March 20

Today's quotation:

Death is not the greatest loss in life.
The greatest loss is what dies inside us
while we live.

Norman Cousins

Today's Meditation:

I often wonder why we find death so tragic while all around us people are walking around in pain, physical and mental and emotional, but so few of us react strongly to that.  When someone dies, almost all religions say that they're moving on to something much better--heaven, union with God, a beautiful spiritual world.  So why do we feel that it's so tragic that an elderly person dies, while inside of ourselves we let beautiful things die all the time?

Many people allow their compassion to die as they become more and more judgmental and fearful.  There are people who let their childlike sense of wonder die in order to take a more "adult" view of life, becoming more serious and staid and stodgy until kids don't really enjoy being around them any more.  Others let their love die because they allow their fear to grow.  Still more let their artistic talents die because they simply don't have time--they allow work and other obligations to become much more important than their creativity and talent.

It's been said from ancient times:  I don't want to reach the day of my death and find out that I never really lived.  But that's what most of us do.  And when someone realizes earlier than their death that they have let important parts of themselves die and then try to reclaim some of those forgotten parts of themselves, we call it a midlife "crisis"--a negative term that casts an awful shadow on the idea of trying to live while we're alive.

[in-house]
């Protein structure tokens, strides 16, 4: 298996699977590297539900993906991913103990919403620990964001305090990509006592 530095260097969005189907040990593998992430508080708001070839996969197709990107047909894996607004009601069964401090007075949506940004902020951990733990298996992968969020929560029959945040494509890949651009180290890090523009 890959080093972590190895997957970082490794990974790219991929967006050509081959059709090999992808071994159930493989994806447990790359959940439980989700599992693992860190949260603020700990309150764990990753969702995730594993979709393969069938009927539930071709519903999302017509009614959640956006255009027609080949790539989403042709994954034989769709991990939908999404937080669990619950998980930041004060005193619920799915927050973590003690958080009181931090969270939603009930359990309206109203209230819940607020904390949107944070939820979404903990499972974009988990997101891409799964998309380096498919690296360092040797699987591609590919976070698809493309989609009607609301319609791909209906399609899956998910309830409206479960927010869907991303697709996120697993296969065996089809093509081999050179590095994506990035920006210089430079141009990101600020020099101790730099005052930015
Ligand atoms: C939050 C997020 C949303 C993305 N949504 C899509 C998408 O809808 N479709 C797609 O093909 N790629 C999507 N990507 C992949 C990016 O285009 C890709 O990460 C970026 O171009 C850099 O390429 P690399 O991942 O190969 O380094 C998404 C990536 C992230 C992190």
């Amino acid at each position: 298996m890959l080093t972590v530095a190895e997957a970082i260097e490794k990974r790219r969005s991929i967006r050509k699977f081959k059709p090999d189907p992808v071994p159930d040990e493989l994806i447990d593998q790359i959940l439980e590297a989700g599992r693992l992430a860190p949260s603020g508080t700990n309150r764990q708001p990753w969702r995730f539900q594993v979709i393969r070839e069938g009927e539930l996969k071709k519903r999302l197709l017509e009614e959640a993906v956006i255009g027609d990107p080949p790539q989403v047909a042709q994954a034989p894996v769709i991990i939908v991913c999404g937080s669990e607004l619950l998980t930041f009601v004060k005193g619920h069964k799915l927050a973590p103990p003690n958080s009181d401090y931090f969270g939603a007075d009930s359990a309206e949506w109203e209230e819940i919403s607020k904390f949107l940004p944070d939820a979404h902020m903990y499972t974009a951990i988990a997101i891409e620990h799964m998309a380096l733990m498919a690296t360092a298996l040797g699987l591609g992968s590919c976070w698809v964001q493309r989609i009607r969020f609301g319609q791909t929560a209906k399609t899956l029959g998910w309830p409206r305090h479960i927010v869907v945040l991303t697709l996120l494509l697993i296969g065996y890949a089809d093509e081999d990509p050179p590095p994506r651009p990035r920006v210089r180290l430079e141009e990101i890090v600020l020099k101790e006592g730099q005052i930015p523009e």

I'm not sure that these parts of ourselves actually die for good--I believe it's more like they're stuffed in the back of a closet and never fed or nourished again while we focus on other things.  But they may as well be dead if we leave them there and never utilize them again.  How many beautiful things never will come into this world because people have pushed aside their talents and abilities?

Many children share many poems and drawings and songs with their parents and other adults, but how many adults share such things with kids?  They can't if they've allowed their talents to die or be put away, can they?

Questions to consider:

What parts of yourself haven't seen the light of day for a long time?

Why might we let such things wither away to nothing in favor of earning money and taking care of "adult" responsibilities?

How can we reinvigorate such parts of ourselves?  Why would we want to do so?

For further thought:

It is not death that we should fear, but we
should fear never beginning to live.


Marcus Aurelius

  
   

  

 

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